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What does a typical day look like for you?
A ‘typical day’ for me is such an anomaly. Usually, I wake up around 10am with my partner; then I like to do a bit of Kundalini yoga in my bed – some breathing, some movement stuff. I’ll finish my tea and then we will cook breakfast. Usually, I will have something in the middle of the day, starting around 1pm or 2pm. Sometimes this is studio time (which means going to the studio usually alone for about three hours and doing some sort of dance/movement warm up, then working on whatever it is that I’m creating/rehearsing for). Occasionally it’s meeting artists for coffee, and sometimes it’s writing applications for residencies or performances or funding. Sometimes it’s work of some sort (though I most often work in the evenings). I make money mostly by posing for artists and art classes, and other body work. In the evening, I will often go to a performance and then go out for a drink with friends in the neighborhood.
How did you get into performance art, and what is special about it to you?
I grew up dancing, every day, all types: jazz, tap, African, ballet, hip-hop. I wanted to be a ballerina when I was a kid. The college I went to (Sarah Lawrence) had a very strong contemporary dance program; I could dance and study psychology at the same time. You’ll see that if you mash together dance and psychology, you get some form of performance art – so I suppose we chose each other. The world of ‘performance’ has very free boundaries, but clear intentions, which I think is what draws me to it. The work I make uses a self-narrative motif to reflect on broader themes of sexuality and relationship. I often use my own sexual history as material – creating small vignettes, tastes of humor, implements of self and human psychoanalysis. As of recently, I’ve given myself the challenge to enter a process of making small art films about partnership and habituation.
What are your favorite performance art projects/events in Berlin right now?
There is an event called 3AM at Flutgraben, which happens about every other month or every two months. It’s always a huge evening full of all kinds of artists from all over the map. You’ll see everyone there you know or want to know. I’ve just seen Melanie Jame Wolf’s show, ‘Mira Fuchs,’ at Sophiensaele. It’s a piece about the eight years she spent working as a stripper in Melbourne – really an amazing piece. Next week, I will go see Felix Merchant’s work at Dock 11. He’s a former teacher of mine and a great inspiration as an artist. The amazing thing about Berlin is that there’s something on pretty much every night. You’re always missing something and always (hopefully) seeing something you love.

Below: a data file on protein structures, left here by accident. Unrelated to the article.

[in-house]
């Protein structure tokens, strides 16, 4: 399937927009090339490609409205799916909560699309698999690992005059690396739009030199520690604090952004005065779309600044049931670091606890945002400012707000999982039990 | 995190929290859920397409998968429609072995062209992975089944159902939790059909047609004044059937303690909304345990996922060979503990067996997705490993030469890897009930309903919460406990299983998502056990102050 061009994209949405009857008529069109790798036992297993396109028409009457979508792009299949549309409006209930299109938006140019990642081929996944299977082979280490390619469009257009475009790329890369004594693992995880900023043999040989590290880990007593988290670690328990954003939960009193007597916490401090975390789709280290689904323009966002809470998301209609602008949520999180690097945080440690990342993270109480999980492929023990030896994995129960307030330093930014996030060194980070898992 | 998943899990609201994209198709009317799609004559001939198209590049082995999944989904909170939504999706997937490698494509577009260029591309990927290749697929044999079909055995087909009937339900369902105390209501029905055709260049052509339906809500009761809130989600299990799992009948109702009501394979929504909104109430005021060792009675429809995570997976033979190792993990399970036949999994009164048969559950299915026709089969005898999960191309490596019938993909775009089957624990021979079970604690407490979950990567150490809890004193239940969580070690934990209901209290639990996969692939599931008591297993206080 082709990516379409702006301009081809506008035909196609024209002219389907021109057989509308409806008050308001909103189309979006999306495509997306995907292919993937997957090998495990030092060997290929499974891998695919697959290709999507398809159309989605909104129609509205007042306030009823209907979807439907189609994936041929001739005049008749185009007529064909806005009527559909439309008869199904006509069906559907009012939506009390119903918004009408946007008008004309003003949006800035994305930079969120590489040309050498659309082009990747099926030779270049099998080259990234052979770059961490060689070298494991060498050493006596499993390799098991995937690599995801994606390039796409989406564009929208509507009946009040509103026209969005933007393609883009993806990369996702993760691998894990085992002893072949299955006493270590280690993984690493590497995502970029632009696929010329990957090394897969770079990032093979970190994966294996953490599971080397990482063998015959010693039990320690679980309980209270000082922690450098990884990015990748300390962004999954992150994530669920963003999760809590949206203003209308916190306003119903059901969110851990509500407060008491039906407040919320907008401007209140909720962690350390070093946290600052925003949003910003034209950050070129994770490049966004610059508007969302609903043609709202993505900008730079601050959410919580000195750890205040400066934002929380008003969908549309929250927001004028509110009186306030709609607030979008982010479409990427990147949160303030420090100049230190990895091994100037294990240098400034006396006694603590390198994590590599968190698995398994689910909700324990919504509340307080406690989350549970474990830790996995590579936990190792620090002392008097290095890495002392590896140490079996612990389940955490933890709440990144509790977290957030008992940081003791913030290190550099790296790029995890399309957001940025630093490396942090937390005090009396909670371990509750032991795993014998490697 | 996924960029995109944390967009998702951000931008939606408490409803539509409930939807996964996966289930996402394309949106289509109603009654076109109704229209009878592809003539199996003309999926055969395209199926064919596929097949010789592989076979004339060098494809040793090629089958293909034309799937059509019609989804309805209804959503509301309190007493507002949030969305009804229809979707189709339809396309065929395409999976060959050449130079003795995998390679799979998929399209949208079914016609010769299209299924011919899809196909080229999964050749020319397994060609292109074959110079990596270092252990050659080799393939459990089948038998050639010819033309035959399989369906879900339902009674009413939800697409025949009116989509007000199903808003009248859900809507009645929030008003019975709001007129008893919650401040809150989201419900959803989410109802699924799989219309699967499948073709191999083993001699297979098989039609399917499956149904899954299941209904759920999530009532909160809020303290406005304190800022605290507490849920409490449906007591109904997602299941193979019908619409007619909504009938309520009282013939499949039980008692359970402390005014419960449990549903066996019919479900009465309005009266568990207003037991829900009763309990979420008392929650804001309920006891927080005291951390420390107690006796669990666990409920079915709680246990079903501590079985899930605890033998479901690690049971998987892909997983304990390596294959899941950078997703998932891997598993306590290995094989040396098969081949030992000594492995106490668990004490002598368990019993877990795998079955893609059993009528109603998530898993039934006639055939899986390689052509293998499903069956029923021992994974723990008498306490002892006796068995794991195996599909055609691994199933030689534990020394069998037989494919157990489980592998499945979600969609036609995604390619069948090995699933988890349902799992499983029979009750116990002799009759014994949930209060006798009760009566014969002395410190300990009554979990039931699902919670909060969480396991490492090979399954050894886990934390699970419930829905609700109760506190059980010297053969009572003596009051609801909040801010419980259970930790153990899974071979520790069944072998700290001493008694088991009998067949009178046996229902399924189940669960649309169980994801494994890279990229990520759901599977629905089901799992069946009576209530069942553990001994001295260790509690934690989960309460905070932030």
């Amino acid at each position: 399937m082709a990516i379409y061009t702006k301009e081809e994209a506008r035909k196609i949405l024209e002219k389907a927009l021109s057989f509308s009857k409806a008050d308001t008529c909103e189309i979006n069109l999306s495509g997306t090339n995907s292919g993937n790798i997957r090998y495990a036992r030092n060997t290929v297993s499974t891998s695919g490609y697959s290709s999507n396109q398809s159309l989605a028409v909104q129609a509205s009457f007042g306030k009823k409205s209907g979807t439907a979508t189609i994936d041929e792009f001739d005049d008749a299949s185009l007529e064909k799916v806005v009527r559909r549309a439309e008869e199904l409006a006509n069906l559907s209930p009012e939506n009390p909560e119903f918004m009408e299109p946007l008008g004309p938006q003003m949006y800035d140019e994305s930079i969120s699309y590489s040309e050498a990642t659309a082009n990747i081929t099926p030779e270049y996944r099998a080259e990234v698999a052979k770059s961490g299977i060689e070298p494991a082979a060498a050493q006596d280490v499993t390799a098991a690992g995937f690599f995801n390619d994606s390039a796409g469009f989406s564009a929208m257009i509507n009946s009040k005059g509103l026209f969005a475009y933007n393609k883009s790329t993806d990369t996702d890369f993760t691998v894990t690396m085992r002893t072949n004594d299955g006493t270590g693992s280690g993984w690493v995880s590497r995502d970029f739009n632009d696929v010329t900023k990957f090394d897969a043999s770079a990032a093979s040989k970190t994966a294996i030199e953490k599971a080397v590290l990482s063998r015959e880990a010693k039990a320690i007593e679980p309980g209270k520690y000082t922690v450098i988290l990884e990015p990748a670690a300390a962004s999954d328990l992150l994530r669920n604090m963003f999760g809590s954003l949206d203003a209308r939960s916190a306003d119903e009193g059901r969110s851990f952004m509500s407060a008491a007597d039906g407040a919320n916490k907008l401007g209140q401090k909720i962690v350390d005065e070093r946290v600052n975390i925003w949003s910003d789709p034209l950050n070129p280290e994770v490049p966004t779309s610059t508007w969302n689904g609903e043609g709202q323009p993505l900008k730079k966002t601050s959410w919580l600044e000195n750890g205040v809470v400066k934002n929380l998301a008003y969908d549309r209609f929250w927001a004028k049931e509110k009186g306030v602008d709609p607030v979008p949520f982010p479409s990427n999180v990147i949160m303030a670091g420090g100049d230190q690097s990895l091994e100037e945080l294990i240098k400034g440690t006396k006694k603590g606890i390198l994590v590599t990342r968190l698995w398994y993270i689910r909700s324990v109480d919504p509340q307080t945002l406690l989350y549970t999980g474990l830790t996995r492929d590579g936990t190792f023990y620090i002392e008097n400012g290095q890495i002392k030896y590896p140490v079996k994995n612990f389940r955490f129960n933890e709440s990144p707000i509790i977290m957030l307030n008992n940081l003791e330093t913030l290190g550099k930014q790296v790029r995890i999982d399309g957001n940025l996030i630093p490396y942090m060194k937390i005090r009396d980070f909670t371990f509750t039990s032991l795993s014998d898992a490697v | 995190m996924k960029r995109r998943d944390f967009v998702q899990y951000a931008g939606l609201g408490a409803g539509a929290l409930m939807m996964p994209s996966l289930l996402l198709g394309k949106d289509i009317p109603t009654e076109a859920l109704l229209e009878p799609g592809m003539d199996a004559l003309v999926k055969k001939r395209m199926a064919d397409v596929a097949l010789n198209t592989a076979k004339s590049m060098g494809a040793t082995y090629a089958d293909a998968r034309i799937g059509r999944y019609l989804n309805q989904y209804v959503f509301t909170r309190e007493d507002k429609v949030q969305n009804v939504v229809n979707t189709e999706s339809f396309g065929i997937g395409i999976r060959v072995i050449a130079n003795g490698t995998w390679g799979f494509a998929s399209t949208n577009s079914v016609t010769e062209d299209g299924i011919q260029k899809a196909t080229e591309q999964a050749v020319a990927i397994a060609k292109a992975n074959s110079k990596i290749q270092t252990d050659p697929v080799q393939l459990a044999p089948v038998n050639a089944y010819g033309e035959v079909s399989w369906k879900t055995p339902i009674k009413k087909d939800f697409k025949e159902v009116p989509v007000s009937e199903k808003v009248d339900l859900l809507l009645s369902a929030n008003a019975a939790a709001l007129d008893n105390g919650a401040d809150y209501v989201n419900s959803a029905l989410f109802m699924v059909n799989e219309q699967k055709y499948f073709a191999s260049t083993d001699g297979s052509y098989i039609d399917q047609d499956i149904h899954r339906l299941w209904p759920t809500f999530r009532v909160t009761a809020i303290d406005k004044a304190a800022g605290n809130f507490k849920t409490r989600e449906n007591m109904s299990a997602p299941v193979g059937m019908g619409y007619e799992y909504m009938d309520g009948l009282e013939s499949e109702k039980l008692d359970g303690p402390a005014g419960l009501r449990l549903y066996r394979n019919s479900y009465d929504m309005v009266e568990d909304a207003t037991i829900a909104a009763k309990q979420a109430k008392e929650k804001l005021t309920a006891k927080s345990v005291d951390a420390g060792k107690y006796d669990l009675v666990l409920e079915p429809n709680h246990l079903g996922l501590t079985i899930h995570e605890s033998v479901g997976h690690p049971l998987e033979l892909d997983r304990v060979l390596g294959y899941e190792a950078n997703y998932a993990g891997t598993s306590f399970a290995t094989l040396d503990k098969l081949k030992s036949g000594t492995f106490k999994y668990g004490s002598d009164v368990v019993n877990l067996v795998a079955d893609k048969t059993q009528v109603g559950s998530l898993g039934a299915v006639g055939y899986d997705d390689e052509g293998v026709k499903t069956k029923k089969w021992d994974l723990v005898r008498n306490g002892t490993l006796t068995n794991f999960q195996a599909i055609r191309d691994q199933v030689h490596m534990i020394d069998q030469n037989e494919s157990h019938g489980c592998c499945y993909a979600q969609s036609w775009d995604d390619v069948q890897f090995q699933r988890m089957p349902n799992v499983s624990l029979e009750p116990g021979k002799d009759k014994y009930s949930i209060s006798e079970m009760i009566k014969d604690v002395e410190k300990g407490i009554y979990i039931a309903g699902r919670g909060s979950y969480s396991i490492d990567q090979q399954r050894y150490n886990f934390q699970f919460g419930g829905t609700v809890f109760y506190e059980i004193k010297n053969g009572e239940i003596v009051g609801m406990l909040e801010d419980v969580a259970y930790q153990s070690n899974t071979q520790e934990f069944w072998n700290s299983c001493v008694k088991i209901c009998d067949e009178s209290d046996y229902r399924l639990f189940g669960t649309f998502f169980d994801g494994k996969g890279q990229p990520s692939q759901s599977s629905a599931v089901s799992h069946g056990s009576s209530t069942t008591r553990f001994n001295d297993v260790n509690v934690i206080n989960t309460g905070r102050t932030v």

Why did you choose to come to Berlin, and what does this great city mean to you?
This city is a staple for artists around the world. Everyone passes through here, and many people have homes or are based here. The scene is vibrant, but also vagabond. It’s always shifting, which is inspirational and exciting, but also fleeting, hard to grasp hold of. I came here in 2014 partly to do two programs, Ponderosa’s PORCH, and SMASH. In these ‘schools’, I met and worked closely with artists I am inspired by continually to this day. I stayed to further develop my voice and to create and present performance art here in Berlin and in Europe. However, I can’t deny that another reason I came to Berlin was that I was running away from New York. After many years there, I was done with the uphill battle of making money and making art and balancing time. I desired a different energy, a different group of artists, a different hierarchy. Berlin feels fresher, younger in some ways, dirtier. There are free events nearly every night that might include some of your favorite artists in some new configuration. It is exciting and fun. And you are allowed to leave it – it will always welcome you back.